CLAYTON, Mo. (AP) — A St. Louis County police sergeant alleges in a lawsuit against the department that he was told to “tone down” his gayness if he wanted a promotion.
Sgt. Keith Wildhaber, a 22-year veteran of the department, also alleges he was passed over for promotions and reassigned after he filed a discrimination complaint in April 2016, The St. Louis Post-Dispatch reported (http://bit.ly/2lPTIq0 ).
Wildhaber said in the lawsuit that nearly all of his peers were promoted even though he ranked third in promotions tests and received “superior” ratings in all categories in performance reviews.
“(The department) believes plaintiff’s behavior, mannerisms, and/or appearance do not fit the stereotypical norms of what a ‘male’ should be,” according to the lawsuit.
The sergeant alleges that John Saracino, a member of the department’s civilian police board in 2014, told him that his being gay was a problem.
“The command staff has a problem with your sexuality. If you ever want to see a white shirt (get a promotion), you should tone down your gayness,” Saracino allegedly told Wildhaber.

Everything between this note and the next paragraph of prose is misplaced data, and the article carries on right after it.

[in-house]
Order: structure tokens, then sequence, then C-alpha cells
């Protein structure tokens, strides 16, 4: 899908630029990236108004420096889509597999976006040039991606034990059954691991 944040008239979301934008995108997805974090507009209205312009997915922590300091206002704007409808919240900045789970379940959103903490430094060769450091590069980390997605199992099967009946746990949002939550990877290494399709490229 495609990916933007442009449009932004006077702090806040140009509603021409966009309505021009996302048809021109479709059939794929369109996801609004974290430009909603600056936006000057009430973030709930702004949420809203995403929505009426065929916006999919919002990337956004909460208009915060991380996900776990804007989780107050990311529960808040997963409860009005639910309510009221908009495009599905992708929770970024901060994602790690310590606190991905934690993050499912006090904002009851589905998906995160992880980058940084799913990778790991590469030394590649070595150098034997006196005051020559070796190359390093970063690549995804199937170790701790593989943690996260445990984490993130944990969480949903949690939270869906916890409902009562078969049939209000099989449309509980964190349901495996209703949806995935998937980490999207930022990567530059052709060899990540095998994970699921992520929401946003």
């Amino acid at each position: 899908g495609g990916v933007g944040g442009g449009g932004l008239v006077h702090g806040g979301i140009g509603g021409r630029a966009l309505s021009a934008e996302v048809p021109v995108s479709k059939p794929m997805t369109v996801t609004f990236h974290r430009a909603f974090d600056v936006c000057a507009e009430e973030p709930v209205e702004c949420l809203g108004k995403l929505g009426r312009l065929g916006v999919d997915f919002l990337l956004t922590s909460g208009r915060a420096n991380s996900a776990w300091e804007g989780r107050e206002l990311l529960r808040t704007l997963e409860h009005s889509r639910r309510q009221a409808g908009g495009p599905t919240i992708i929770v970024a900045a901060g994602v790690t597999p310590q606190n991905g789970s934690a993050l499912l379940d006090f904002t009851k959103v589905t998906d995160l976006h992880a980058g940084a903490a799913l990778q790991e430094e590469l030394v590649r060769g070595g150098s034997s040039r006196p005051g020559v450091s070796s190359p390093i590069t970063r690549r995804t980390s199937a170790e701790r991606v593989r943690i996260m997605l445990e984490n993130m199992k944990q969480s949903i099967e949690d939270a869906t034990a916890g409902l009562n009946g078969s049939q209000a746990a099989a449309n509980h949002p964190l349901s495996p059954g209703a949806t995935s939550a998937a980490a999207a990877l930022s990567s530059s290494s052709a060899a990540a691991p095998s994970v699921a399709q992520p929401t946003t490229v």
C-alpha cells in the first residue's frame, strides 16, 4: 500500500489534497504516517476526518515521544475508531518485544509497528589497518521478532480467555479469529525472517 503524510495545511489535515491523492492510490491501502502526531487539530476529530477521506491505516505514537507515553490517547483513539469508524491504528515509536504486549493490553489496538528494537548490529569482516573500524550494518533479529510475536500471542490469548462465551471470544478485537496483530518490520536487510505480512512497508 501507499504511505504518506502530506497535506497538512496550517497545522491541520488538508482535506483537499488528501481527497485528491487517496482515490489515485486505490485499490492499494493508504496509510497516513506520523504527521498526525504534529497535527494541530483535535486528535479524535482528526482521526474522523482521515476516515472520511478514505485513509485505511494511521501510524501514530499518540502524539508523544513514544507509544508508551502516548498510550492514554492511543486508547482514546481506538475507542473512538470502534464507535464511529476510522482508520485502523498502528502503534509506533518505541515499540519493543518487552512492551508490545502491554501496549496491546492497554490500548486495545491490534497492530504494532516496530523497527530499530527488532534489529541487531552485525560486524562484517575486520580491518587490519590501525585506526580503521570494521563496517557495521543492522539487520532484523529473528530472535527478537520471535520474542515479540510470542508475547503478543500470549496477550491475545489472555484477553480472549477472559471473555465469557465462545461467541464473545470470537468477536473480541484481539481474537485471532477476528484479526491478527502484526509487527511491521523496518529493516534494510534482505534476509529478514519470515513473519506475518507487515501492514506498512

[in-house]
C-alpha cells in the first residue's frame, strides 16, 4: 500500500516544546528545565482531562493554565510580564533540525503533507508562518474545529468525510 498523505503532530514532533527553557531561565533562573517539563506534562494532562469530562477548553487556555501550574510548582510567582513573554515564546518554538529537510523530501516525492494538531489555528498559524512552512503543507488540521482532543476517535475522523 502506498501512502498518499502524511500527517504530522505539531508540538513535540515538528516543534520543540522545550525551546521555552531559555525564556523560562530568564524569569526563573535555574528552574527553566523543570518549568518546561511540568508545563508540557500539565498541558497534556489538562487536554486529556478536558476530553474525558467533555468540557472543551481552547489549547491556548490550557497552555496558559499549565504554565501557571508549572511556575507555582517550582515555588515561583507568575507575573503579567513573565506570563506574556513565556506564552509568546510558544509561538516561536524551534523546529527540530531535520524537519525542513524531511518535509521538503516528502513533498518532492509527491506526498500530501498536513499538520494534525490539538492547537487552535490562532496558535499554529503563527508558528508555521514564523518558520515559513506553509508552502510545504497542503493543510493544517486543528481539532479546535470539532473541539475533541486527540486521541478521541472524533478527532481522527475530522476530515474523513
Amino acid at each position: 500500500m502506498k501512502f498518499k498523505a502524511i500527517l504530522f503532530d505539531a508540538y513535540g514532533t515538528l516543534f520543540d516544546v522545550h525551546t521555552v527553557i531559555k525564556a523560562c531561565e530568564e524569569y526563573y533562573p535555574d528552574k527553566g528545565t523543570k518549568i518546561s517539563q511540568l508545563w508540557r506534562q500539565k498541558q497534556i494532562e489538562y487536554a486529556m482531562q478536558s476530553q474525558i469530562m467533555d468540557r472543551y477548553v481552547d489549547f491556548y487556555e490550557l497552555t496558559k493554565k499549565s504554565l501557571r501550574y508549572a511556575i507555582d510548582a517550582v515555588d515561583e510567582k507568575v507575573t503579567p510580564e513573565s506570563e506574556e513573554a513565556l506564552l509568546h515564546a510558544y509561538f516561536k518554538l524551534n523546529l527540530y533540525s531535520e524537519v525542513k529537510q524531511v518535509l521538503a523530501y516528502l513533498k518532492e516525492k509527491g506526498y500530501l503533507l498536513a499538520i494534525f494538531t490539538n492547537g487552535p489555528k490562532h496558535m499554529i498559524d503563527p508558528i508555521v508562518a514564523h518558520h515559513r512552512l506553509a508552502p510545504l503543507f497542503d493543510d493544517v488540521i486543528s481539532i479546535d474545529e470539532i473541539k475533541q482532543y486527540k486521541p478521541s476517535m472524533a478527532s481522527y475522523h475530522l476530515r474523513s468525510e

On Wednesday, Saracino denied that allegation.
“I never had a conversation like that,” Saracino said. “I would never say anything like that. That’s not me.”
Saracino later resigned from the board amid criticism for asking Police Chief Jon Belmar to write a letter of support to a federal judge who was sentencing Saracino’s nephew in a marijuana ring.
Wildhaber filed a discrimination complaint in April 2016 with the U.S. Equal Employment Opportunity Commission and Missouri Commission on Human Rights. He said a short time later he was reassigned from afternoon shifts to midnights in a precinct about 30 miles from his home.
A Justice Department report critical of the St. Louis County police response to protests of a police shooting in 2014 in Ferguson suggested that the department create a diversity council to advise commanders on issues regarding a variety of people – including ethnic, lesbian, gay, bisexual, transgender and linguistic minorities.
The department has not acted on the recommendation, said Sgt. Shawn McGuire, a spokesman for Belmar.
“Our main focus in recruiting is attempting to recruit outstanding candidates who want to become part of our organization, no matter what their status, race, religion, sexual preference, political belief, or aspiration is,” McGuire said in a statement.
Belmar would not respond to the lawsuit, McGuire said.
The St. Louis County Police Association has asked Wildhaber to serve on a committee it is forming to “ensure all of our members are treated equally and fairly in the workplace, which is a bedrock principal of our organization,” said Joe Patterson, its president and a county police detective.